You have a few options when it comes to rail joiners. LGB track comes with brass fishplates, I think other brands come with similar joiners. These will work initially, but after a while, in my experience, can become a failure point for good conductivity.

My favoured joiners are the Massoth regular length brass ones
I find these very easy to fit and remove if needed as the screw head is facing up, they also provide good rail alignment.
IMG_6780.jpg

They do a longer one with 4 screws and a shorter one for tight sleeper spacing as well selling them nickel coated Track Connectors & Co. – Massoth Elektronik GmbH.

Another type is the side screwed clamps - a couple of varieties are shown here. 332 Clamps - gardenrailways.co.uk
Piko do clamps which go straight onto the rail, or larger ones which go over the top of the clamp. Then there is the split jaw type.
I have not tried the split jaw type, but do have some Hillman joiners which are similar to the Piko ones. I find several problems with them. They are tightened by a screw on the side with an Allen head - doing this with an Allen key is slow, if I can get a screwdriver with an Allen head in then it is faster, but that is only possible with good side access to the track. Over time I have found that the Allen heads wear so the driver slips round in the screw head. In the picture below you can see that I've sawed a slot into one of the screws. I also find that these require the rails that are being joined to have exactly the same geometry otherwise the clamp will only grip firmly onto the larger rail - this shouldn't be a problem if you use all the same brand of rail, but I have still encountered it. The split jaw type would not have this issue. That said these also provide good rail alignment.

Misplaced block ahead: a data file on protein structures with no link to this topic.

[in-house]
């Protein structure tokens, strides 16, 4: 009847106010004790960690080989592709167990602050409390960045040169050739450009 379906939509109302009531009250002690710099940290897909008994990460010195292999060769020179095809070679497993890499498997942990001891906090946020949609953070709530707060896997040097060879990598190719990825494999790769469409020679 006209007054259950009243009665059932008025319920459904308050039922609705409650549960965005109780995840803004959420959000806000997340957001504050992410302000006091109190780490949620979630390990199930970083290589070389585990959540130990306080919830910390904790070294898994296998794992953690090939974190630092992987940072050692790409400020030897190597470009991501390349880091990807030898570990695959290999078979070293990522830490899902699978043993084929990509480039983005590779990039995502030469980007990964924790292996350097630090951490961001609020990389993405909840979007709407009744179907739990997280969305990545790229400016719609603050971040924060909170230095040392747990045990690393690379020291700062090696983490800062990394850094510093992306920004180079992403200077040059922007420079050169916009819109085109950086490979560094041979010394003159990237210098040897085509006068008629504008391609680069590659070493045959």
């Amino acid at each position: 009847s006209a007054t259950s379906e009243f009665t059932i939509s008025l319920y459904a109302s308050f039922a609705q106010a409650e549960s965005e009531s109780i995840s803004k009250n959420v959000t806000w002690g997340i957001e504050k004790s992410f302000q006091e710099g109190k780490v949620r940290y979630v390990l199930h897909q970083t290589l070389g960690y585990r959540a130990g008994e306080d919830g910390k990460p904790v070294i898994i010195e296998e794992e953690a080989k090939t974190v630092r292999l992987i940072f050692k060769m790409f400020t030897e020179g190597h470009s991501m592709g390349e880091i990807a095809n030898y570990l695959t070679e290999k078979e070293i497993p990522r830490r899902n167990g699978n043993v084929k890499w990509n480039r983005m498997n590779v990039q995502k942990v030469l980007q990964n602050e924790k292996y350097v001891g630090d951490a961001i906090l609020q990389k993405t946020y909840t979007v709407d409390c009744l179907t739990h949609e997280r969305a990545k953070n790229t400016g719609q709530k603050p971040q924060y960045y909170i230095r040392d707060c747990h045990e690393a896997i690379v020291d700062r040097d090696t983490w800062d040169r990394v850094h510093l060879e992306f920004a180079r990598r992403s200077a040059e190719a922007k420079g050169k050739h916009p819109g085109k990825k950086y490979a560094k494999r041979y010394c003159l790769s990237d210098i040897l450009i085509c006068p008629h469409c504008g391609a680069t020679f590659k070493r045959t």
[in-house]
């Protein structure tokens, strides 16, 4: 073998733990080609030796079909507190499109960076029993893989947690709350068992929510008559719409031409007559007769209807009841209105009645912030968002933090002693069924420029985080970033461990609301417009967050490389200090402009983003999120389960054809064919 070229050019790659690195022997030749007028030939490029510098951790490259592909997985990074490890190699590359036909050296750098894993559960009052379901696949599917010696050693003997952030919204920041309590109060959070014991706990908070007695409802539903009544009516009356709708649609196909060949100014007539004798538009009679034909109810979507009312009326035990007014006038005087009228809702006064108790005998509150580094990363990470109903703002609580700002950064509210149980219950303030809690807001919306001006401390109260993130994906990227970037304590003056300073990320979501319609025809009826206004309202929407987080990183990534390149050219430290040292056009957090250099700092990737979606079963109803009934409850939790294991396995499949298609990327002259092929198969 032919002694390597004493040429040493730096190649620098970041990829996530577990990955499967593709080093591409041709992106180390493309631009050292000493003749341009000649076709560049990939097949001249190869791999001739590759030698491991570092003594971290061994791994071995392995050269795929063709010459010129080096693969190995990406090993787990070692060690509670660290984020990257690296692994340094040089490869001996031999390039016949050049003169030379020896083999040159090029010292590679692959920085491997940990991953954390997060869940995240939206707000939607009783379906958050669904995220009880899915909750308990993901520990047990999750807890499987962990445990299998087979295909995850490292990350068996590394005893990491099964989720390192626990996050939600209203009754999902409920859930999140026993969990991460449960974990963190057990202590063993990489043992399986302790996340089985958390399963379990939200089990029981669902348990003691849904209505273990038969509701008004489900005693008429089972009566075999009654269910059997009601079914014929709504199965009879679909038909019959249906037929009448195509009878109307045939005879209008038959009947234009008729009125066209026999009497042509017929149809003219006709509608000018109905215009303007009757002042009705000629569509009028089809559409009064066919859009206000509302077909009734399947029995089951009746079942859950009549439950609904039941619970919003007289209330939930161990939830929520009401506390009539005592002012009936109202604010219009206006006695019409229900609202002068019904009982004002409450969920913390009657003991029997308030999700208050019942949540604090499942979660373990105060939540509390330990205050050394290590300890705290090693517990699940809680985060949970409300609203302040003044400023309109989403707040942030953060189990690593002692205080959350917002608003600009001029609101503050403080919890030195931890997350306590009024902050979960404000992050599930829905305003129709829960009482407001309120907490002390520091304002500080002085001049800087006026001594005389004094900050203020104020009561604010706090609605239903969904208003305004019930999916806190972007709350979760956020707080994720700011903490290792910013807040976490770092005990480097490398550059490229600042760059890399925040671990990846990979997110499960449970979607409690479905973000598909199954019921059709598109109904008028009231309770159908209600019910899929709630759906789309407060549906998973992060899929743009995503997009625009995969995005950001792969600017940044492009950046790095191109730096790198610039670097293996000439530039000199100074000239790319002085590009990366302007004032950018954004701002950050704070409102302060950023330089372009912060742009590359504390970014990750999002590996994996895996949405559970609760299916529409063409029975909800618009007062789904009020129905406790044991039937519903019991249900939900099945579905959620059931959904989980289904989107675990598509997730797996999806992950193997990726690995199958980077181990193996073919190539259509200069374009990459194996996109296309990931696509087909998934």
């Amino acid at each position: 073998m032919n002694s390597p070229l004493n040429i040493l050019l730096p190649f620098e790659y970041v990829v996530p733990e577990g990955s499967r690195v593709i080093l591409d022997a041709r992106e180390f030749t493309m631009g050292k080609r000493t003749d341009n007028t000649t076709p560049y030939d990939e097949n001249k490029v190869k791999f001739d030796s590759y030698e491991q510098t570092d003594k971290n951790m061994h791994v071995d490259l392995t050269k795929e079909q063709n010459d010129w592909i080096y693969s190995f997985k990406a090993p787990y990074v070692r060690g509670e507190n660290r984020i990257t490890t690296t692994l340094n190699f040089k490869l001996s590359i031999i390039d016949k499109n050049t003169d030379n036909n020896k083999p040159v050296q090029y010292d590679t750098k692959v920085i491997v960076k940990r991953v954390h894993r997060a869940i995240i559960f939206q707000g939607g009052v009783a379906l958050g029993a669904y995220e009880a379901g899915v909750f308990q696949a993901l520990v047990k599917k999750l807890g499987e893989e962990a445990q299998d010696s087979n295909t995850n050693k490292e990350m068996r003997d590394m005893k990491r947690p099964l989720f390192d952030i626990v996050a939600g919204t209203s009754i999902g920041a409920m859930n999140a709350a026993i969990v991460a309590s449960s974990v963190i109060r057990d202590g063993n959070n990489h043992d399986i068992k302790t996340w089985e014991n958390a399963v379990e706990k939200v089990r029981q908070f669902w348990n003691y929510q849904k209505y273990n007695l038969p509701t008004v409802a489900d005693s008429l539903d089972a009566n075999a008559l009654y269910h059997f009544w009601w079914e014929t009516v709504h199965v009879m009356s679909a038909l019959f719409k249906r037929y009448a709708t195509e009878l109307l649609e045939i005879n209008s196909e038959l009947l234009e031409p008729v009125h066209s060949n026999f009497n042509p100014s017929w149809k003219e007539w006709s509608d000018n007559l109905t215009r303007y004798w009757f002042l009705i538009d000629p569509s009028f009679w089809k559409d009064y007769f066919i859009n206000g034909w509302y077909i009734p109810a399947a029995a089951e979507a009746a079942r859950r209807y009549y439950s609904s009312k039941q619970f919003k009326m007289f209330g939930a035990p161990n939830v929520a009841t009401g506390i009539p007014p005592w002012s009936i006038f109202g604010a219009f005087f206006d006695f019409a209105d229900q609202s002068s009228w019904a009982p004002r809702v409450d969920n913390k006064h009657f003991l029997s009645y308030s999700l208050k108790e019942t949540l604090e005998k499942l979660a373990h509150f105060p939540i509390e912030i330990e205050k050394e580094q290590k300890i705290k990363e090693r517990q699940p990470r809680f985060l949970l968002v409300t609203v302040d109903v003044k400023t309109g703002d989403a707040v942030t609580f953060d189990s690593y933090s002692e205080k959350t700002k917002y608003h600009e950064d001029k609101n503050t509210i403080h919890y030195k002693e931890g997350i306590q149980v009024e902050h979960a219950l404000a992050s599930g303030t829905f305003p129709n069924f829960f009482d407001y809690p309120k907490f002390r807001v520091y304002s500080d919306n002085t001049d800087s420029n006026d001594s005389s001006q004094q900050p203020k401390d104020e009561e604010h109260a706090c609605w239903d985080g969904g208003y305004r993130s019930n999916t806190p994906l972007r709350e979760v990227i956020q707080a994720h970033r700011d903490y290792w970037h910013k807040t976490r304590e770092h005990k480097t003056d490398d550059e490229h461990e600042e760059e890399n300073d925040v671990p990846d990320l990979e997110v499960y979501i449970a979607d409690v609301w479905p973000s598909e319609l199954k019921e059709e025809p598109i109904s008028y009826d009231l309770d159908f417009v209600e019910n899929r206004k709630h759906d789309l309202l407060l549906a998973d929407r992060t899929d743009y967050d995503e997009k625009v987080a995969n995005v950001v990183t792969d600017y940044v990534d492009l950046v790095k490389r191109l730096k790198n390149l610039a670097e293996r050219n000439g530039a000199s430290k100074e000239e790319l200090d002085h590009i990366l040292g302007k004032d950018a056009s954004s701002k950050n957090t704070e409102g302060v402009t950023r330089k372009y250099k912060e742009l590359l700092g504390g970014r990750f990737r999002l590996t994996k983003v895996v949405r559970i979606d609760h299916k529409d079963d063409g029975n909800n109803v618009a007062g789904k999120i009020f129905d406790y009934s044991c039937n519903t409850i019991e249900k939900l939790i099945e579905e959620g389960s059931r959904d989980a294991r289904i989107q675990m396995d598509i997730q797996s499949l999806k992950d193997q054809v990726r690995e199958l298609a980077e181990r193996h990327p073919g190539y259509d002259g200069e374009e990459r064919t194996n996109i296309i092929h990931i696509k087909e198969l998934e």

IMG_6775.jpg


Finally you can solder across the fishplates. If you are good at soldering rail then this will be the cheapest option - I can do it just about, but don't enjoy it much! The below is a picture of a not very good solder joint...!
IMG_6779.jpg

Since you are looking at occupancy detection you will also need to use some insulating rail joiners. Again I'd recommend the Massoth ones which are very similar to their regular clamps but made of plastic. An additional bonus is that you can make an electrical connection on both sides of the joiner too.
IMG_6781.jpg

Piko and LGB sell simple plastic fishplate style joiners which are a lot cheaper than the Massoth ones. However as the rail needs to be slid in you can just undo and straight lift any track up and also I find that they don't hold the rails in alignment very well - fine on a straight, but I'd avoid them on a curve.
IMG_6777.jpg

So from me the take-away is to use the Massoth joiners. I have a motley collection of solutions gathered over the years, but am now slowly moving to those.
 

Greg Elmassian

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8 Mar 2014
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There are 'ball end" allen head (hex head) drivers that make off-axis tightening of the allen head screws very easy. I do not like the hillman type clamps as the square cutout for the rail foot causes stress risers, which cause them to crack, and also wedge too tightly to the rail foot, making disassembly difficult. I just received some used ones, and half of them had to be discarded.

I use split jaw ones, much sturdier, and the advantage of the allen head bolts is that you can tighten them with no slippage as opposed to slotted head screws where there is no standard for the slot size.

I have a web page showing several types of joiners and an analysis of each, pros and cons.